Jessica Simpson opens up about surviving sexual abuse and addiction in her new memoir
Warning: This story discusses sexual abuse.
In her new memoir, Open Book, Jessica Simpson revealed that she’s a sexual abuse survivor, and that the emotional pain she endured from the sexual trauma she faced as a child—along with career pressures and anxiety in her relationships—led her to self-medicate as an adult.
The memoir comes out on February 4th, but ahead of the release date, People reports that Simpson opens up about her childhood, which involved being abused at the age of 6. She reportedly writes, “I wanted to tell my parents. I was the victim but somehow I felt in the wrong.”
When she was 12, Simpson told her parents, Tina and Joe Simpson, what had happened, and she says, “Dad kept his eye on the road and said nothing. We never stayed at my parents’ friends house again but we also didn’t talk about what I had said.”
Simpson then signed her first record deal at 16, becoming a full-fledged pop star by the time she was in her early 20s. But after her divorce from Nick Lachey in 2005, People reports she began relying on alcohol to “mask [her] nerves,” before she began using medication as well.
“This feeling of being alone and scared in the dark was one I’d had since I was abused as a child,” Simpson writes, according to People.
Of her relationship with John Mayer, the magazine reports she writes, “I constantly worried that I wasn’t smart enough for him. He was so clever and treated conversation like a friendly competition that he had to win.”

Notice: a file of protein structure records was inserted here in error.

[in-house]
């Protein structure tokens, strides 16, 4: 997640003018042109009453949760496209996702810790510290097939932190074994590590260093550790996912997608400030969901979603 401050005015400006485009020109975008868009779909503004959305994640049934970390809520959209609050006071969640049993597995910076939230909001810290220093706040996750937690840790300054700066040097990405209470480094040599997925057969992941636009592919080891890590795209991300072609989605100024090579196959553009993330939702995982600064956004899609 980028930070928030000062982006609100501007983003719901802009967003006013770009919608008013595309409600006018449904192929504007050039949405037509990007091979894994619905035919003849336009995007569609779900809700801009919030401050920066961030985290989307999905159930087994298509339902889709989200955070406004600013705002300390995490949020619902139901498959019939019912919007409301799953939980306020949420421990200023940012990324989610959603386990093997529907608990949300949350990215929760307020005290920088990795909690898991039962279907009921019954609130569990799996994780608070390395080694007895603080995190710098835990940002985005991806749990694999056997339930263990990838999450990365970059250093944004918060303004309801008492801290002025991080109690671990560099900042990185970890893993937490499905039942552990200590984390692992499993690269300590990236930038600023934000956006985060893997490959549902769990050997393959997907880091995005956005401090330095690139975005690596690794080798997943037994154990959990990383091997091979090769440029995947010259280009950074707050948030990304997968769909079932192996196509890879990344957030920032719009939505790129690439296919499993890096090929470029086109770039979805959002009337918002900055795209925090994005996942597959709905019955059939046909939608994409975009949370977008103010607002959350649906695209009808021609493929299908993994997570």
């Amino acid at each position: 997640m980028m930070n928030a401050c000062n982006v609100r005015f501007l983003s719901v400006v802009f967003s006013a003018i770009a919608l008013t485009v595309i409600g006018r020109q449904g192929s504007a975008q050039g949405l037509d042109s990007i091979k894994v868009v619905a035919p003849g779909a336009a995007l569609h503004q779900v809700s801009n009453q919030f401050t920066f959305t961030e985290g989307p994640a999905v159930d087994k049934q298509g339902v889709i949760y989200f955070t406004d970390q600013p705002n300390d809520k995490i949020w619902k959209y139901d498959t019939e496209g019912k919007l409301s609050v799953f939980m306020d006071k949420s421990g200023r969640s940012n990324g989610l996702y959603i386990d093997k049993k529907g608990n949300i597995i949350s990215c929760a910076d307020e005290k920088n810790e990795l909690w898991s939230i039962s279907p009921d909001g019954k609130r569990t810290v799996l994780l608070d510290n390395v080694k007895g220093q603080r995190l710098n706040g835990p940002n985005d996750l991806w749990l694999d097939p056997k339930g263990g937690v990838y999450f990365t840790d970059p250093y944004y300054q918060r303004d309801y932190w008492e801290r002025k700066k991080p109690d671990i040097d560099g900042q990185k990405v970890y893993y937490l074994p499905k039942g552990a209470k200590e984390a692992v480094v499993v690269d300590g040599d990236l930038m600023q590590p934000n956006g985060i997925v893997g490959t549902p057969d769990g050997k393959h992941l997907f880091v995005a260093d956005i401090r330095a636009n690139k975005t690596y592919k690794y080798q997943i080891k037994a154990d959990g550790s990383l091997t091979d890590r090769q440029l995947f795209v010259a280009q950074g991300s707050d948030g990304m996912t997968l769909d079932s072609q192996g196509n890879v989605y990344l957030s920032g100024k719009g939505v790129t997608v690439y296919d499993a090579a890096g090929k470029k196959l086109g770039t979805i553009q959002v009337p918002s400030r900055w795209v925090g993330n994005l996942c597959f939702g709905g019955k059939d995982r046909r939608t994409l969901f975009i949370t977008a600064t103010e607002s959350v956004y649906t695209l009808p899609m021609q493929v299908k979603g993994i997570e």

She reveals, “My anxiety would spike and I would pour another drink. It was the start of me relying on alcohol to mask my nerves.”
People reports that Simpson’s doctor told her that her life was in danger after years of abusing medication and alcohol, as she said, “I was killing myself with all the drinking and pills.” She reportedly quit drinking after hitting “rock bottom” in 2017, when she couldn’t dress her two children for Halloween due to her level of intoxication.
“I was terrified of letting them see me in that shape,” she writes, adding, “I am ashamed to say that I don’t know who got them into their costumes that night.”
After taking sleep medication and sleeping in the next day, she told her close friends, “I need to stop. Something’s got to stop. And if it’s alcohol that’s doing this and making things worse, then I quit.”
With the support of her family, friends, and doctors, Simpson entered therapy and has not had a drink since.
“Giving up the alcohol was easy. I was mad at that bottle. At how it allowed me to stay complacent and numb,” she reportedly says in her memoir.
Now, Simpson hopes that being open about her experiences might help others who have experienced similar trauma.
Our hearts are broken to hear all that she experienced, and we truly commend her for being able to speak so candidly about those private traumas. We always want the best for her, and we hope that by her sharing her story, other survivors will feel a little less alone.
If you are a sexual assault survivor and need help, you can call the National Sexual Assault Telephone Hotline at 1-800-656-4673 to speak to a trained counselor. You can also chat online with a counselor here. Both services are available 24/7.
If you or someone you know is struggling with addiction, you can contact the SAMHSA substance abuse helpline at 1-800-662-HELP.